'Pumpkin Large' in place at the Sculpture Park
Jeff Fleming could've mistaken Tuesday afternoon's warm breeze for the cool, crisp gust of Christmas morning.
Fleming, director of the Des Moines Art Center, woke up "anxious, excited and thrilled" that after months of eagerly anticipating Yayoi Kusama’s “Pumpkin Large,” which was finally going to be installed in the John and Mary Pappajohn Sculpture Park.
“We’ve seen lots and lots of images of the piece, but it looks so much better in person,” Fleming said. “It’s even more awe-inspiring than I had imagined.”
Fleming was among the myriad people who flocked to the Western Gateway to watch the newest piece's installation Tuesday. Construction workers at the brand-new Kum & Go headquarters could be seen taking breaks to sneak a peek.
Chris Diebel, owner of the nearby Southern-inspired restaurant Bubba, took advantage of the nice weather to walk over to watch before and after lunch.
“It’s not every day you see thousands of pounds of bronze fly through the sky,” he said.
The installation started with preparations at about 8 a.m., Fleming said. The pumpkin, which had been flown from London to Chicago and driven the rest of the way, arrived at the park around 10:30 a.m.
"Pumpkin Large” was then carried from the truck and placed onto a series of heavy-duty construction benches. Once unboxed, the piece was suspended from a crane.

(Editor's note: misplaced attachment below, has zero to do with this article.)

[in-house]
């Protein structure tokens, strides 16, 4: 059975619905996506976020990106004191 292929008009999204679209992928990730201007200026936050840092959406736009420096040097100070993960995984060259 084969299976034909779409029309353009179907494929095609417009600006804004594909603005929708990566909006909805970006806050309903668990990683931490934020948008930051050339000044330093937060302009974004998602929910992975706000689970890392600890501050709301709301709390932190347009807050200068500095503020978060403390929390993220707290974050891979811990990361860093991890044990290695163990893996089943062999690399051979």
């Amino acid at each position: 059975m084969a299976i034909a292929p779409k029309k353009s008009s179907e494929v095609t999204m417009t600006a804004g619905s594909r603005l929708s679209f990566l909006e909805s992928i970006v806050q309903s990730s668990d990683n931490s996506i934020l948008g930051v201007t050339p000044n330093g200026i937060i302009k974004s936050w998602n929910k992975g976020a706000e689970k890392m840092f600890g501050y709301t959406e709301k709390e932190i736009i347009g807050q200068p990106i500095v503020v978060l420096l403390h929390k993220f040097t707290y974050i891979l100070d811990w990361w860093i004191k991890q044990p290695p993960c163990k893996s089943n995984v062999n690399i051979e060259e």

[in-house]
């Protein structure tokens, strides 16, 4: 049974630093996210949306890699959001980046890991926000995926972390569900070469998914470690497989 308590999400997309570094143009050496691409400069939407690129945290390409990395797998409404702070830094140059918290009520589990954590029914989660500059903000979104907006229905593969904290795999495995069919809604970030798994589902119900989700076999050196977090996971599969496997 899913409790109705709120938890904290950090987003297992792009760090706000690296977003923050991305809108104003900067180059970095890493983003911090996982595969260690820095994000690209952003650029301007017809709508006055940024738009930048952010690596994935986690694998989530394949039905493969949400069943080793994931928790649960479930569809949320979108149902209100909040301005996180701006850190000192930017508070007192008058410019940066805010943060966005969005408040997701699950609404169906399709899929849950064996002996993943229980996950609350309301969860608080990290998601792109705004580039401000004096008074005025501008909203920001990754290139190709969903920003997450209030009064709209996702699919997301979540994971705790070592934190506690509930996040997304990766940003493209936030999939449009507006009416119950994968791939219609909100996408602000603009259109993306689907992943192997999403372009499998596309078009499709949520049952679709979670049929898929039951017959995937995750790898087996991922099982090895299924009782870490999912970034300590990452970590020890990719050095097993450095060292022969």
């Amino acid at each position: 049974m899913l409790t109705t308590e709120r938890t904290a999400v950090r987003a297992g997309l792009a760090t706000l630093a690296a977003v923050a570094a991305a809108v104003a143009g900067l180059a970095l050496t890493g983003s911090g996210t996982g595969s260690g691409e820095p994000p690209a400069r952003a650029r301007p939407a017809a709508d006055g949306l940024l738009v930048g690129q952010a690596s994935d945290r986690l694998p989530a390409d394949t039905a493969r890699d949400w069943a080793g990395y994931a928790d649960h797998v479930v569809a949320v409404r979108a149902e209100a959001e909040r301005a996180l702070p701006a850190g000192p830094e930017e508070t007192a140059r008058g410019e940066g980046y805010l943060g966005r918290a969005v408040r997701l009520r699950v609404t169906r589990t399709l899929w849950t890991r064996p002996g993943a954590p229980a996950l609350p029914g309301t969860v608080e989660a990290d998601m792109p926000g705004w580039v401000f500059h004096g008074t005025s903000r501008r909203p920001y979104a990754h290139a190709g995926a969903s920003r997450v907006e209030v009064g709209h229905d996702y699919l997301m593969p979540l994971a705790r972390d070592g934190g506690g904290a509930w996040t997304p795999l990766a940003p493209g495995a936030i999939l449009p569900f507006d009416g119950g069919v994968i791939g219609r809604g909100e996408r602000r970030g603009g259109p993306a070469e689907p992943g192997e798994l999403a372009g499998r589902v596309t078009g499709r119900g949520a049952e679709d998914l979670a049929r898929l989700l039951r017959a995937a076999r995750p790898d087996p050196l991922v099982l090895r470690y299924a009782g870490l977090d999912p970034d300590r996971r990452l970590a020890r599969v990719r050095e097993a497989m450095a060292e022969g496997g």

Just after lunch, the Art Center’s installation crew started measuring where the steel pins in the bottom of the piece were and drilling corresponding holes into the pedestal on which the pumpkin would sit.
Once the measurements had been made and the holes drilled, the crane swung the 3,000-pound sculpture to the pedestal. The crew lined up the pins to the holes as though they were Lincoln logs and gently lowered the piece into place.
By about 2:30 p.m., the pumpkin was sitting in its place the Des Moines Art Center hopes it will remain for decades to come.
Mickey Ryan, chief registrar for the Des Moines Art Center, said the installation went “very well.”
“Every new work comes with its own set of challenges, but, with this piece, every major phase has gone as planned,” she said.
The nearby Downtown School brought classes over to watch the installation process. Jennifer Mann’s 9- and 10-year-olds worked on observational drawings of the pumpkin as they asked Fleming questions about the work.
“We try to get out into the community as much as possible,” Mann said. “When they were redoing Grey’s Lake, we did water testing, and when we heard about this today, we had to come. We are focused on project-based learning, so we want to have firsthand experiences and learn from experts when possible.”
Landscaping still needs to be completed around the base of the sculpture's pedestal, but the piece itself is installed as it will stand (hopefully) forever, said Christine Crawford, spokeswoman for the Art Center.
After the pumpkin was mounted, the crowd quickly dwindled.
“It felt like we were the center of the universe for a while there,” Crawford said.
One of the leaving gapers shouted back: “In Des Moines, you were!”